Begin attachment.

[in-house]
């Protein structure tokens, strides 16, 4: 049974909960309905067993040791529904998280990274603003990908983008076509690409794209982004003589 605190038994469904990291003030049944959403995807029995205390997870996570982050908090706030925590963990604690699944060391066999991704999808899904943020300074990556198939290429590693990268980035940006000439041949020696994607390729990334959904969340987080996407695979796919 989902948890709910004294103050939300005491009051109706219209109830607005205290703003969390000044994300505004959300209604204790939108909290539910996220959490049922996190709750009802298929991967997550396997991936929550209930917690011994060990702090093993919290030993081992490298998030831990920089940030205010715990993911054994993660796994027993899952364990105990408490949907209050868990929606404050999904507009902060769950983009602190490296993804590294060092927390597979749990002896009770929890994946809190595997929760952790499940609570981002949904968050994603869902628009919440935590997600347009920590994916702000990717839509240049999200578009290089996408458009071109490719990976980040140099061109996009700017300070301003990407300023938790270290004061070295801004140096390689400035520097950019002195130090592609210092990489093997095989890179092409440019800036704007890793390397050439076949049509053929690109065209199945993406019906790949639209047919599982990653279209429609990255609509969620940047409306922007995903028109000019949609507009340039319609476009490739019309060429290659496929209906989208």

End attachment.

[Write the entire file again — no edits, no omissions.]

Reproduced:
[in-house]
């Protein structure tokens, strides 16, 4: 049974909960309905067993040791529904998280990274603003990908983008076509690409794209982004003589 605190038994469904990291003030049944959403995807029995205390997870996570982050908090706030925590963990604690699944060391066999991704999808899904943020300074990556198939290429590693990268980035940006000439041949020696994607390729990334959904969340987080996407695979796919 989902948890709910004294103050939300005491009051109706219209109830607005205290703003969390000044994300505004959300209604204790939108909290539910996220959490049922996190709750009802298929991967997550396997991936929550209930917690011994060990702090093993919290030993081992490298998030831990920089940030205010715990993911054994993660796994027993899952364990105990408490949907209050868990929606404050999904507009902060769950983009602190490296993804590294060092927390597979749990002896009770929890994946809190595997929760952790499940609570981002949904968050994603869902628009919440935590997600347009920590994916702000990717839509240049999200578009290089996408458009071109490719990976980040140099061109996009700017300070301003990407300023938790270290004061070295801004140096390689400035520097950019002195130090592609210092990489093997095989890179092409440019800036704007890793390397050439076949049509053929690109065209199945993406019906790949639209047919599982990653279209429609990255609509969620940047409306922007995903028109000019949609507009340039319609476009490739019309060429290659496929209906989208």